Connie is a storyteller. She plants seeds; ideas and images that make the mundane and familiar feel strange and
dislocating. Maps of places you thought you knew; dream and myth layered over familiar topography.
As we traded emails back-and-forth, Connie described the nascent project that would become Terrine as a mindmap for a graphic novel project about "the banalities and exigencies of late-stage capitalism amidst a zombie apocalypse." Presented as an arrangement of painted imagery on glass window panes, hand-painted wall text, image transfers, and audio, Terrine offers a glimpse of a world reimagined: struck by a mundane apocalypse, a populous shrugs off the horror confronting them at every turn because they still need to pay rent. Through storytelling Connie confronts climate degradation and capitalist exploitation, while placing audiences in the position of those who keep going, planting seeds—wherever they can—for the future.
Connie Zheng (b. Luoyang, China) is an artist, writer, filmmaker, and occasional field recordist based out of xučyun / Oakland, California. She works with maps, seeds, food and environmental histories, speculative fiction, and experimental film. Her work frequently includes participatory scenarios and attempts to diagram relationships between human and more-than-human worlds, as well as the concepts that sustain or destabilize these relationships. Projects such as maps of food plant migrations, fantastical seed exchanges, seed-making workshops, and improvisational pseudo-documentaries are strategies for navigating diasporic memory, the continued weight of history, and possibilities for collective imagining amidst ongoing and future ecological transformations.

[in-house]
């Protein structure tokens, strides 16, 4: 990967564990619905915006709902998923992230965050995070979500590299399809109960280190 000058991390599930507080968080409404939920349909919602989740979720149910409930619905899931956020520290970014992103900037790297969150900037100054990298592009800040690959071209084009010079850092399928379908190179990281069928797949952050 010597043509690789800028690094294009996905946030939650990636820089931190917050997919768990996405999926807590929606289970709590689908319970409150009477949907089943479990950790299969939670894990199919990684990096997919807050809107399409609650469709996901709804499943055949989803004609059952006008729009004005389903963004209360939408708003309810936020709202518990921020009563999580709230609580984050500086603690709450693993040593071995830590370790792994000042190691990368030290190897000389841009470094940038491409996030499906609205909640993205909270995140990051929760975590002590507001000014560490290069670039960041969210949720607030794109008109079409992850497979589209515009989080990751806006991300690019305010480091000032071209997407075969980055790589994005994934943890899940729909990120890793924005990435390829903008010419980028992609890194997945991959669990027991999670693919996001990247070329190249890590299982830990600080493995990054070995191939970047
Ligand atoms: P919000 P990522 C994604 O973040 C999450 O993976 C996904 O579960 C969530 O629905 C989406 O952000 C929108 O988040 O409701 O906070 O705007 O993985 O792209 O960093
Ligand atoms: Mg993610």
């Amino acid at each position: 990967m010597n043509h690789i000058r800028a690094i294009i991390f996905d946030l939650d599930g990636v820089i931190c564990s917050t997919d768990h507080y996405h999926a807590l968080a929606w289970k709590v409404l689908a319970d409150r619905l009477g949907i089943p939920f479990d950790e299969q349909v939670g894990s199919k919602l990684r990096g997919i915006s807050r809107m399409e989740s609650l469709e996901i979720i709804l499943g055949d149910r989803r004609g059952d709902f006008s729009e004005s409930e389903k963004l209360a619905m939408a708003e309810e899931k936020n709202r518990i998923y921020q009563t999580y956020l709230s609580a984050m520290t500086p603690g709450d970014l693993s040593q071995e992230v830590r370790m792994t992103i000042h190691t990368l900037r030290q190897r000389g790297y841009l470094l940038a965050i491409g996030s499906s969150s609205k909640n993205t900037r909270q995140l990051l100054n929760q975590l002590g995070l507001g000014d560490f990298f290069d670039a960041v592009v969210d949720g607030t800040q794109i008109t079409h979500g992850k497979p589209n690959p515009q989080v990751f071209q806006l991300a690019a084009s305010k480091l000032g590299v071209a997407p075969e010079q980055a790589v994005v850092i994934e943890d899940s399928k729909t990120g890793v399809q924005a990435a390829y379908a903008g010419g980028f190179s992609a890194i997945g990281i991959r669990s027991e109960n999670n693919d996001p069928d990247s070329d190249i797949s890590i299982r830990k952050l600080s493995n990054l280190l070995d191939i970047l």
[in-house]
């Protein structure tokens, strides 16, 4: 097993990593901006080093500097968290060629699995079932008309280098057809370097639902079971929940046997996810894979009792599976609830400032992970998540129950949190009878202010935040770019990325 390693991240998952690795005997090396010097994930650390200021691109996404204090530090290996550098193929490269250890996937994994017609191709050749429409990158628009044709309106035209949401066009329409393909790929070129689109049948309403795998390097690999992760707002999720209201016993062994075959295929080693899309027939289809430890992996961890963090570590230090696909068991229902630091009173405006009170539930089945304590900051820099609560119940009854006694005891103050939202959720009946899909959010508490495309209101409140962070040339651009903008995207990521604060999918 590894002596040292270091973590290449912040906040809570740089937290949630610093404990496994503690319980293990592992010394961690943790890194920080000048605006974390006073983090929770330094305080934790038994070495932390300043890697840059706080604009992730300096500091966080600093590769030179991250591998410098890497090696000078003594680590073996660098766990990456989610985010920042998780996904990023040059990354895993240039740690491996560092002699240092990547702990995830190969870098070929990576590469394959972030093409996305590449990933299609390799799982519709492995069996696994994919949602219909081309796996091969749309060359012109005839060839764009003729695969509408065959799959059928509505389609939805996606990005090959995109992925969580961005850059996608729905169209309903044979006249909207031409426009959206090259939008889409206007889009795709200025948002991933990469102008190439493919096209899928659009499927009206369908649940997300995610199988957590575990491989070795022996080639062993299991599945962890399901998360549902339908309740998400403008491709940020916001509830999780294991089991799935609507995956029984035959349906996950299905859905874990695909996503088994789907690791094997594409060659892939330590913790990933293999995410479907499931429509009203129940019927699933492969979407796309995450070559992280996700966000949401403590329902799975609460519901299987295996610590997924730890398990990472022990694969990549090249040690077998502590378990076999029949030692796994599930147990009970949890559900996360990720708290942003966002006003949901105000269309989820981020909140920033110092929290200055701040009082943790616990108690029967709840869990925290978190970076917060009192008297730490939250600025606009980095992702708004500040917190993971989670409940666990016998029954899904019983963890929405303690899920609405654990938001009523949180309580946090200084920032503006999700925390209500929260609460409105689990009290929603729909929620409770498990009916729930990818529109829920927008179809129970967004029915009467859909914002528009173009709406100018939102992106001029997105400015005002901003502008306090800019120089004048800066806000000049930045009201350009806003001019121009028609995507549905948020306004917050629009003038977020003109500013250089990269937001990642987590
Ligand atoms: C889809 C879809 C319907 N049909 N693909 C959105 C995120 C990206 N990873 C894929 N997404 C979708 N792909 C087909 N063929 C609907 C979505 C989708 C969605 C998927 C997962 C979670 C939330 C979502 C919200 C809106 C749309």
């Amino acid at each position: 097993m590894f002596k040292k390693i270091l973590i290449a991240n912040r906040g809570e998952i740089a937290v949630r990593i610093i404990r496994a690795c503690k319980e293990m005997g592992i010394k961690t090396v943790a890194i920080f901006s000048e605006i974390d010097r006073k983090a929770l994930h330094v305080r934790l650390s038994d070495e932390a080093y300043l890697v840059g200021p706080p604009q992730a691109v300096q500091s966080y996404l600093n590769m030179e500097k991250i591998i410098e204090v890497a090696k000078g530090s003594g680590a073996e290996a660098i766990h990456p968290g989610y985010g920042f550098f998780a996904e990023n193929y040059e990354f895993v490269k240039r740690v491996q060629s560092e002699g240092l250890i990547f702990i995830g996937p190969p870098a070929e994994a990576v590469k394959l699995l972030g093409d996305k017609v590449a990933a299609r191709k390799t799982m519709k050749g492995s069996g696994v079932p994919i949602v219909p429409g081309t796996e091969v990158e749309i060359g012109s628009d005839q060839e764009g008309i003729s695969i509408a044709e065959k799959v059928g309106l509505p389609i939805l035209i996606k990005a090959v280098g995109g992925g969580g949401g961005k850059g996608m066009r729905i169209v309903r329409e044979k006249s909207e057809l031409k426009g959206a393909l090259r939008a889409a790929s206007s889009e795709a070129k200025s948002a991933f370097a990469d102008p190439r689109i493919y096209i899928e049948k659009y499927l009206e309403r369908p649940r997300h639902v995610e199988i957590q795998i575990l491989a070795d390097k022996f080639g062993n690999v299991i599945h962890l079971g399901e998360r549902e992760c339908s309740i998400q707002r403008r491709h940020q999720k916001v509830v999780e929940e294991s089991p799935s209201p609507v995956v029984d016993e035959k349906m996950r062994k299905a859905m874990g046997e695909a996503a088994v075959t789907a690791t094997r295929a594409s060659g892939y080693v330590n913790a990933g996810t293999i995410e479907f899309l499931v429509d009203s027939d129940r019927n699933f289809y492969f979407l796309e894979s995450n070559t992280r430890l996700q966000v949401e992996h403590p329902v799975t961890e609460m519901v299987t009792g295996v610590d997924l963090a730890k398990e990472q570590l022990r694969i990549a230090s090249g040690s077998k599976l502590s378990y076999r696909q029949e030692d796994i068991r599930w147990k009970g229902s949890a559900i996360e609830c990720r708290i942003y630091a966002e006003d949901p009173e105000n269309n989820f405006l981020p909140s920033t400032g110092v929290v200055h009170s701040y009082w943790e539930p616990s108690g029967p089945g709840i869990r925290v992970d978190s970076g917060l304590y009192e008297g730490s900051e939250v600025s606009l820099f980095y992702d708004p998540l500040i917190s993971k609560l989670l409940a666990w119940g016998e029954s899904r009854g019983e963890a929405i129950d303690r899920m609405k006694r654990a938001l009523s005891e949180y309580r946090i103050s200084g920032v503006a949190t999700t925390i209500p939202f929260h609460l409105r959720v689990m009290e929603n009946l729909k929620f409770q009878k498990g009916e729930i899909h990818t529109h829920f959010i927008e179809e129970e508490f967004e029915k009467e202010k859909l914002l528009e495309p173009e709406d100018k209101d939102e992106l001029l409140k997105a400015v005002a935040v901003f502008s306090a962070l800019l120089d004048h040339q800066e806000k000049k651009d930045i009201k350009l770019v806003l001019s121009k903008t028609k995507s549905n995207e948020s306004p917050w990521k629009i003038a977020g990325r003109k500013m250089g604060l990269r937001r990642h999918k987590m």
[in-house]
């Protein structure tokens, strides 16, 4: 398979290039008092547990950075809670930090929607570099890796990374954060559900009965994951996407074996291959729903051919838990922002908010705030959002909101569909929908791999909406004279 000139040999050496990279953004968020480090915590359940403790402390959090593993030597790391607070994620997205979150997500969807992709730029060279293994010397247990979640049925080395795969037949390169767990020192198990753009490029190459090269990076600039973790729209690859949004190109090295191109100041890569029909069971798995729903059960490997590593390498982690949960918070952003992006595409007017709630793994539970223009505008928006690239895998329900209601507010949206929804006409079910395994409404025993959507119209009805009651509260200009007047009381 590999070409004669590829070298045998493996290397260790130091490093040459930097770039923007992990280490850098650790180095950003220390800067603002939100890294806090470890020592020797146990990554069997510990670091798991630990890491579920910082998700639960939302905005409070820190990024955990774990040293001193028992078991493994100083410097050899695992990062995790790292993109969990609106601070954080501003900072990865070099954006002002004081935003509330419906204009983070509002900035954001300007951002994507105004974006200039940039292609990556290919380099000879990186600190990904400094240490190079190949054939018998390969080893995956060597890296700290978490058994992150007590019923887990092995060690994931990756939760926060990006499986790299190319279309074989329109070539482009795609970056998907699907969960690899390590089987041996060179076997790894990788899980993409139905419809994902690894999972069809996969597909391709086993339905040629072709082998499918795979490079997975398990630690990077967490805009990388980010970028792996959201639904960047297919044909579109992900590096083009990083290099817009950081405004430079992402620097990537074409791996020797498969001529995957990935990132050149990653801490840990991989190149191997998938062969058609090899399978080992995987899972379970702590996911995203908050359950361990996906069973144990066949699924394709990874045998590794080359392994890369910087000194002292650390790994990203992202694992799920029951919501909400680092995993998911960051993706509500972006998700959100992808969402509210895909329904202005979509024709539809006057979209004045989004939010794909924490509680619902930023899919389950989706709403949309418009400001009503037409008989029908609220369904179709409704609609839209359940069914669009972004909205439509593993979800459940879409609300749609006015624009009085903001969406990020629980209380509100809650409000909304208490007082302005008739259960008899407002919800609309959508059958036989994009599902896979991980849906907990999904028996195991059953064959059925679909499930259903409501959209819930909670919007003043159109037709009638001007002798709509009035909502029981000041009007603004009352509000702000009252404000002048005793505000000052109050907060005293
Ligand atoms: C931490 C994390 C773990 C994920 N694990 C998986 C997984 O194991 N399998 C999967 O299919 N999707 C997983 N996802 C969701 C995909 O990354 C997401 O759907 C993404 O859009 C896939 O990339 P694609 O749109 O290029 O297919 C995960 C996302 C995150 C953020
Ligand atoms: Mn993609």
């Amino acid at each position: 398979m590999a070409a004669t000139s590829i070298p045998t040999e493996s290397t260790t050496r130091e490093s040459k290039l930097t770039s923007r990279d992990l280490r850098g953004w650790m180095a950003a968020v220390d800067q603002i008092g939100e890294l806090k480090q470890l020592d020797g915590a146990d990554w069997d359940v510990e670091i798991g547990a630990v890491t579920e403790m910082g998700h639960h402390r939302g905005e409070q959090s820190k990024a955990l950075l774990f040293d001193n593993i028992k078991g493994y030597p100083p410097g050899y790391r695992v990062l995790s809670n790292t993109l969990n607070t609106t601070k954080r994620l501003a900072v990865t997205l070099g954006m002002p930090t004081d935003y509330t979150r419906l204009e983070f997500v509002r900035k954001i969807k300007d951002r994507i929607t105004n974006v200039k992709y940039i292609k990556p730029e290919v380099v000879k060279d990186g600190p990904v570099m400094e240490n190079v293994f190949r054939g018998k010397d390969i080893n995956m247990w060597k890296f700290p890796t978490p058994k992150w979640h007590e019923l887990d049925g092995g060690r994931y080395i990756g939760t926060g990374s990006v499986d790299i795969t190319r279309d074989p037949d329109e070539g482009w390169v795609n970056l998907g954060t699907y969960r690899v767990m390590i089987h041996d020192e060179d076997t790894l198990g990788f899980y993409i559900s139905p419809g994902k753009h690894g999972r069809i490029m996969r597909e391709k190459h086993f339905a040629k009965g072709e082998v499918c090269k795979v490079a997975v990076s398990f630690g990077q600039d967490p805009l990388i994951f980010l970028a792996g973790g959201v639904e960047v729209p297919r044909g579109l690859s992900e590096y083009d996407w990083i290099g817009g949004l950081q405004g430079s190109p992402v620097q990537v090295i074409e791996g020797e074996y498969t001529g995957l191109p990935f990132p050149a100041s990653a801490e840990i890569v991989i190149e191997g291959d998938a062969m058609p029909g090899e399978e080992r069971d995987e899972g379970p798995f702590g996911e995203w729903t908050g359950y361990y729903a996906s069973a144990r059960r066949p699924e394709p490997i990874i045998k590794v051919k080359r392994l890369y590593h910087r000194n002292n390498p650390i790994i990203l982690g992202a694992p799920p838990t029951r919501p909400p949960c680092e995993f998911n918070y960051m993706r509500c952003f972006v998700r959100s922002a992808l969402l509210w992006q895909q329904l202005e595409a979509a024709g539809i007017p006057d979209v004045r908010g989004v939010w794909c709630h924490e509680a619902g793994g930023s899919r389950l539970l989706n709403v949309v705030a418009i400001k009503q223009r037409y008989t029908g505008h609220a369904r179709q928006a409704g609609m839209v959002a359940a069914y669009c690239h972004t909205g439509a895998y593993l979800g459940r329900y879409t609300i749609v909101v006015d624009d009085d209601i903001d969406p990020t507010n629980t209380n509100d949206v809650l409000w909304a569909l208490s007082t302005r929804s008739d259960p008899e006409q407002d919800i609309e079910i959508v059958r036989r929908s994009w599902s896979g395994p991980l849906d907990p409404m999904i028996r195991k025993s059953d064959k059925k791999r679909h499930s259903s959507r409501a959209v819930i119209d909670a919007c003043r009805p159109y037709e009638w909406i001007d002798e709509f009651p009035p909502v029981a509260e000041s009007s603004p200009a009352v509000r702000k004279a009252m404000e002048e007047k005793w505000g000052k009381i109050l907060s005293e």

This is something I've thought about doing, in various forms, for a while now. In many ways, it's something that I have been doing in various forms—exhibitions, publications, pizza parties—for a while now, often with collaborators, and often with my wife, Emily. As Labor is a Medium (LiaM) has taken shape, mostly in my mind, over the past year or so, it too has gone through a number of iterations in form, frequency, and content. But what has remained consistent is a desire to create a space to connect in community: a place for us—Emily and I—to connect to and build community here in Santa Rosa, a city we left for a decade and returned to in 2019. To do that, we offer up what we have: a little bit of space, a little bit of time, and food. The pizza is always free.
This first season of LiaM, launching in 2022, features Breanne Trammell, Connie Zheng, and Jodie Cavalier. I invited each to exhibit a work on a free-standing wall in my garage. I tried to make clear the limits and possibilities of this experiment, and I articulated that the definition of "a work" is, well, undefined—it might be in progress; plans and ideas; instructions; an empty space; a string tied to a katydid; something half-finished and abandoned. I circled around some of the ideas I'm hoping to dig into through this project: work that in some way demonstrates the process of its making; work that is concerned with the political through oblique pathways, through poetics, through speculation and association; and work that challenges capital in some way. Labor, itself, is a medium.
This group of artists is, considering my own impetus in launching this project, fitting: they all, in various ways large and small, work with ideas of building-in-community, of food and nourishment, and of potentiality—the potential of a word, an act, a seed to change a life, or change a world. This alignment was, I'll admit, unintentional, or at least unconscious; I invited artists whose work I like and who I like as people, and who I thought might, with luck, go along with this thing I'm trying to do, even if it is ill-defined—friends, in short. In any case, space, time, and food with friends seems like a good place to start.